Politicians conspired to use fear and fake news to scare people into Lockdowns.
Those called 'conspiracy theorists' have been proved right again. The risk from Covid was almost non existent, and the government conspired to use fear and fake stories as weapons to impose Lockdowns.
The Telegraph have continued to release some 55,000 Whatsapp messages from Matt Hancock's phone with today's revelations being the most damning yet.
Matt Hancock, the then health secretary, is seen in the messages wanting to use fear to scare the public into compliance.
“We frighten the pants off everyone,”
He demanded during one WhatsApp message with his media adviser.
Hancock was not alone in his desire to scare the public into compliance. The WhatsApp messages seen by The Telegraph show how several members of Hancock’s team engaged in a kind of “Project Fear”, in which they spoke of how to utilise “fear and guilt” to make people obey lockdown.
There was no danger. An Imperial College survey of Covid infections in the community – called the React programme and led by the eminent professor Lord Darzi showed in May of 2020 (when the Pandemic was supposedly at its height) the reproductive number was just 0.57. The study was in line with an Office for National Statistics (ONS) survey.
With recorded Covid cases now down to just 689 and the Government should have been reopening pubs, restaurants and hairdressing salons, but on June 30 2020, Leicester had just gone into a local lockdown. In a WhatsApp group called “Local Action Committee”, Emma Dean, Mr Hancock’s special adviser on policy, reported back to the group a rumour that Milton Keynes may be the next town plunged into a local lockdown. Jamie Njoku-Goodwin, Mr Hancock’s media adviser, replied that it would not be “unhelpful” for the public to think they could be next.
Ms Dean appeared to start the conversation by forwarding messages sent to her about the Milton Keynes rumour. Baroness Harding, who ran the Test and Trace scheme, replied.
The Government had started publishing a so-called “watchlist” of the worst-affected areas in the country, not least to justify and explain to the public the 'need' for local lockdowns. But on Oct 7 2020, ministers scrapped the list’s publication – the thinking seemingly being that the numbers were increasing and that it would cause residents and politicians in places like Leicester to question why they had been singled out for local lockdowns.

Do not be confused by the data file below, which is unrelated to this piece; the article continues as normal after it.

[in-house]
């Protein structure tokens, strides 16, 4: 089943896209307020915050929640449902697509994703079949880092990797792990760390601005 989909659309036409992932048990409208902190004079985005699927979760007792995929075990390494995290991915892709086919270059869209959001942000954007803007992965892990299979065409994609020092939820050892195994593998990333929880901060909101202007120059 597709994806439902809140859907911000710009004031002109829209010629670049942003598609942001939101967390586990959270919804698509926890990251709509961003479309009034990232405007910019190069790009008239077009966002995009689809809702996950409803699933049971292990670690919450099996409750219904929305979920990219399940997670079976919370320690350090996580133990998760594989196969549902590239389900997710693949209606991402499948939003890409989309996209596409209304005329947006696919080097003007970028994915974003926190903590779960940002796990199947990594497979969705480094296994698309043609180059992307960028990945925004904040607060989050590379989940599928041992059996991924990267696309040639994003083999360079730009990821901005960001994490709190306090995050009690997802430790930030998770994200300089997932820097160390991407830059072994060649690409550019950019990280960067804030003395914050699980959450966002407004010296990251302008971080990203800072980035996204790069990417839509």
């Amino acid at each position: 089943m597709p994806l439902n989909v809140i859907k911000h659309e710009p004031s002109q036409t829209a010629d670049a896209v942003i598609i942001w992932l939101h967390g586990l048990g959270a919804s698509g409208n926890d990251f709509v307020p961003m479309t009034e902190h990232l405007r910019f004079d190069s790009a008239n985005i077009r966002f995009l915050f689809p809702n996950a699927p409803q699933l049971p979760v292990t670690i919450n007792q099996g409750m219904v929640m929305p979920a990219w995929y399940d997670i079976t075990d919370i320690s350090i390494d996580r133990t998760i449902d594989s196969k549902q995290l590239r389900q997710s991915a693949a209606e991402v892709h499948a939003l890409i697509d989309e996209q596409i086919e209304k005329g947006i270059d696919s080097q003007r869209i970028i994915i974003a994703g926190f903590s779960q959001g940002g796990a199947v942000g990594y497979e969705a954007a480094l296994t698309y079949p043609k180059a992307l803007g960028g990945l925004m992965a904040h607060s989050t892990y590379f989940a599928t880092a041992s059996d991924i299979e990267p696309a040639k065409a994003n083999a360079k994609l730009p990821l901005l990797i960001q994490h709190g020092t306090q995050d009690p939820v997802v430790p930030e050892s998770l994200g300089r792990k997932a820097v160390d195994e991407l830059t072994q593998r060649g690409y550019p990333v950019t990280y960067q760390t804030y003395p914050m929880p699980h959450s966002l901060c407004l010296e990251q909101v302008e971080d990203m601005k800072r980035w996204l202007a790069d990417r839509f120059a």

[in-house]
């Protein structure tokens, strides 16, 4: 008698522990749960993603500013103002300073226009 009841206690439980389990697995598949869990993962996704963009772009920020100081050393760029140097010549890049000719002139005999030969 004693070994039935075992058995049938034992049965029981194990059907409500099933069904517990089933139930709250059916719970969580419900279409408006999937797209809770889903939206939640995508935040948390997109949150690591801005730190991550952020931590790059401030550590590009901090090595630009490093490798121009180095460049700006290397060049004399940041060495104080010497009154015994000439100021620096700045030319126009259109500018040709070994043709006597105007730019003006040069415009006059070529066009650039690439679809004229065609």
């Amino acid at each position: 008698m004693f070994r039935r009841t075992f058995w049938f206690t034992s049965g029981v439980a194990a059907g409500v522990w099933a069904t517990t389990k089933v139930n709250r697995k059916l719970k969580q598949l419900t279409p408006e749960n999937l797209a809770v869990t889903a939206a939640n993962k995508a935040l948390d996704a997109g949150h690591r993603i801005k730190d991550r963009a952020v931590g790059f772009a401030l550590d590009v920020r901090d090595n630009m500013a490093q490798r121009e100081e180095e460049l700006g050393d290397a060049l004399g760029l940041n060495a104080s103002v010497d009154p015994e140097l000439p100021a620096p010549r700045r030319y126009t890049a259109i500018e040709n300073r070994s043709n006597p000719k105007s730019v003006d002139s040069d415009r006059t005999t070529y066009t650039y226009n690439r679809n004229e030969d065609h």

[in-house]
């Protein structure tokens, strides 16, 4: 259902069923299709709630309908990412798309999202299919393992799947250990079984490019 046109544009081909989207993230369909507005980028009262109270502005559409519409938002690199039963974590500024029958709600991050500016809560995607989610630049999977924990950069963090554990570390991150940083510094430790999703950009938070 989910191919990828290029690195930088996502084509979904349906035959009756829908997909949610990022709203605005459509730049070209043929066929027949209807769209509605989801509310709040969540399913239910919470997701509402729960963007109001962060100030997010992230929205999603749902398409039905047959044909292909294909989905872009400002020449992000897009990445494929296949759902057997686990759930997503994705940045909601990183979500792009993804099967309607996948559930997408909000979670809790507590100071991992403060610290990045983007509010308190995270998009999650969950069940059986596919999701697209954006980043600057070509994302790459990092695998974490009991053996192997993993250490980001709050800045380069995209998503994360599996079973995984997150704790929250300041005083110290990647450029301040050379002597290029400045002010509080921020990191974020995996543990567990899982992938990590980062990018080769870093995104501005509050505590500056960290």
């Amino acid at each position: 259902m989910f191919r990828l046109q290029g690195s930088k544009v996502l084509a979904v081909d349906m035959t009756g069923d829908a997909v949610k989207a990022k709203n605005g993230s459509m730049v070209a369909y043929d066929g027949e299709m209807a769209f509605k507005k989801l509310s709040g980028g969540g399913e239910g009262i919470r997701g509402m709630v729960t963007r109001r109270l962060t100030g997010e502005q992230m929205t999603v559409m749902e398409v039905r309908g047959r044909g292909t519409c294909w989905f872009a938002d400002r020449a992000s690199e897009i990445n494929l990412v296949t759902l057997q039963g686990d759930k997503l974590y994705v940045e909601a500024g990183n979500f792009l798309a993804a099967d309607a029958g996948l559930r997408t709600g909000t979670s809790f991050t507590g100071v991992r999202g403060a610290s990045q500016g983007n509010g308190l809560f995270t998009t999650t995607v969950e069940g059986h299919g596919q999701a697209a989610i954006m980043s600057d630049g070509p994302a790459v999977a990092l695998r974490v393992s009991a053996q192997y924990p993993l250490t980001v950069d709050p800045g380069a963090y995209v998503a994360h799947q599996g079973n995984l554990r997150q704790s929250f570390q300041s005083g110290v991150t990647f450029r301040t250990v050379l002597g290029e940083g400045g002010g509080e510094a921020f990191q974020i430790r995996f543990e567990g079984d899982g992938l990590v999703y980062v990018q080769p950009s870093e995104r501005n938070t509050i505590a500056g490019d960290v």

In a WhatsApp group called “MH Top Team” that involved a number of advisers and civil
civil servant, Damon Poole, Mr Hancock’s media adviser, said that failing to publish the data can be turned to their advantage because it “helps the narrative that things are really bad” when things clearly weren't.
Boris Johnson, then prime minister, had promised that families would be reunited at Christmas but this was used as a 'carrot' for people to co – the first since the pandemic struck in early 2020. He said foregoing long-awaited reunions “would be inhuman and against the instincts of many people in this country”.
But behind the scenes, his ministers and officials were increasingly aware that the public faced grave disappointment, that this was an empty promise as another Lockdown was being planned, and that the Johnson administration would take the blame for their frustration.
The solution in December was “to frighten the pants off everyone” with a declaration of a new strain of Covid-19, known as the Alpha or Kent variant.
In a conversation between Hancock and Poole on Dec 13, the pair discussed how to survive the coming backlash and storm. On the day, there were 18,409 supposed cases of Covid recorded and 410 deaths. Five days later, on Dec 18, Mr Johnson would scrap his planned five-day Christmas amnesty in an about turn. (amnesty?).
The conversation started with a discussion about a fear that Sadiq Khan, the London Mayor, could attack the Government for plunging the capital into its own lockdown - just as Andy Burnham, the Mayor of Greater Manchester, had waged a battle in his city a few months earlier.
The pair discussed a withering leader in the Mail on Sunday, before Mr Hancock seemingly expressed a worry that bad news on the new variant might be knocked off the top of the agenda by wrangles over Brexit.
That led them into a discussion about when to “deploy” the new variant, although Mr Hancock was seemingly wary that it could have led to closing schools.
In Jan 2021, Britain is in a third national lockdown, with schools shut and people told to work from home. Four days later, on Jan 10, Mr Hancock and Simon Case, the Cabinet Secretary and therefore the country’s most powerful civil servant, discussed more stringent measures that they could introduce. They agreed that minor adjustments, such as banning angling, would be “parodied galore” - so decided that “fear” and/or “guilt” were vital tools in ensuring compliance.
They discussed making mask-wearing mandatory in “all settings” because it had a “very visible impact”.
Note that they didn't discuss the efficacy of masks, or if they stopped the spread, merely the 'visual impact'.
This wasn't a conspiracy theory, this was a conspiracy.